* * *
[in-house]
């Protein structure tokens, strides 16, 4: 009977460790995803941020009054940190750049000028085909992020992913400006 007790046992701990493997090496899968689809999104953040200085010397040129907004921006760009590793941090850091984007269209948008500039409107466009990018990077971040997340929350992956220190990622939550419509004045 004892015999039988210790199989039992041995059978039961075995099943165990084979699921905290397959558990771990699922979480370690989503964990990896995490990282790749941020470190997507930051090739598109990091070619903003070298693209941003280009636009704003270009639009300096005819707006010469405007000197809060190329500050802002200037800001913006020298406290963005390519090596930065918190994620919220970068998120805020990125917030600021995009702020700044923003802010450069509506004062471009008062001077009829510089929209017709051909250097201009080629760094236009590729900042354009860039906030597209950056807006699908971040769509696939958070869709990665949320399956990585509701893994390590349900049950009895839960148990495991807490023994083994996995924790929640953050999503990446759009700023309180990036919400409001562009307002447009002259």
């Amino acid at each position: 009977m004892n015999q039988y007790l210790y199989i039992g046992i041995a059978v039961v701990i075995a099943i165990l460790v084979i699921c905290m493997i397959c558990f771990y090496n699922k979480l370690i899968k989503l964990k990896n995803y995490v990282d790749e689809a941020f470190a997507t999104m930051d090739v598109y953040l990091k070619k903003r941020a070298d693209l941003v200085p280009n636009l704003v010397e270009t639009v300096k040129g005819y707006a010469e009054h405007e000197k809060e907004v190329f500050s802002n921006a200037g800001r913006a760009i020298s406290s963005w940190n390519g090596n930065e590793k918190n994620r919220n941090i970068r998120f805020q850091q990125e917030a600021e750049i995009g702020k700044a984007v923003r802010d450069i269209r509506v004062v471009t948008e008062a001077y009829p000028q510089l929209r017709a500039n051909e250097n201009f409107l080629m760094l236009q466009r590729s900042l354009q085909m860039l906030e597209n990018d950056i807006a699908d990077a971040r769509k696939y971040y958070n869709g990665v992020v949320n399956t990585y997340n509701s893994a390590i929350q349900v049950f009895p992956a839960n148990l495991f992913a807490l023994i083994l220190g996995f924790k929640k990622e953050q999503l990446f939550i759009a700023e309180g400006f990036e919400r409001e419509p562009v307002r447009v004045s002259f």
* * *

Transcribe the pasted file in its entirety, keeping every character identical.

[in-house]
């Protein structure tokens, strides 16, 4: 009977460790995803941020009054940190750049000028085909992020992913400006 007790046992701990493997090496899968689809999104953040200085010397040129907004921006760009590793941090850091984007269209948008500039409107466009990018990077971040997340929350992956220190990622939550419509004045 004892015999039988210790199989039992041995059978039961075995099943165990084979699921905290397959558990771990699922979480370690989503964990990896995490990282790749941020470190997507930051090739598109990091070619903003070298693209941003280009636009704003270009639009300096005819707006010469405007000197809060190329500050802002200037800001913006020298406290963005390519090596930065918190994620919220970068998120805020990125917030600021995009702020700044923003802010450069509506004062471009008062001077009829510089929209017709051909250097201009080629760094236009590729900042354009860039906030597209950056807006699908971040769509696939958070869709990665949320399956990585509701893994390590349900049950009895839960148990495991807490023994083994996995924790929640953050999503990446759009700023309180990036919400409001562009307002447009002259």
């Amino acid at each position: 009977m004892n015999q039988y007790l210790y199989i039992g046992i041995a059978v039961v701990i075995a099943i165990l460790v084979i699921c905290m493997i397959c558990f771990y090496n699922k979480l370690i899968k989503l964990k990896n995803y995490v990282d790749e689809a941020f470190a997507t999104m930051d090739v598109y953040l990091k070619k903003r941020a070298d693209l941003v200085p280009n636009l704003v010397e270009t639009v300096k040129g005819y707006a010469e009054h405007e000197k809060e907004v190329f500050s802002n921006a200037g800001r913006a760009i020298s406290s963005w940190n390519g090596n930065e590793k918190n994620r919220n941090i970068r998120f805020q850091q990125e917030a600021e750049i995009g702020k700044a984007v923003r802010d450069i269209r509506v004062v471009t948008e008062a001077y009829p000028q510089l929209r017709a500039n051909e250097n201009f409107l080629m760094l236009q466009r590729s900042l354009q085909m860039l906030e597209n990018d950056i807006a699908d990077a971040r769509k696939y971040y958070n869709g990665v992020v949320n399956t990585y997340n509701s893994a390590i929350q349900v049950f009895p992956a839960n148990l495991f992913a807490l023994i083994l220190g996995f924790k929640k990622e953050q999503l990446f939550i759009a700023e309180g400006f990036e919400r409001e419509p562009v307002r447009v004045s002259f």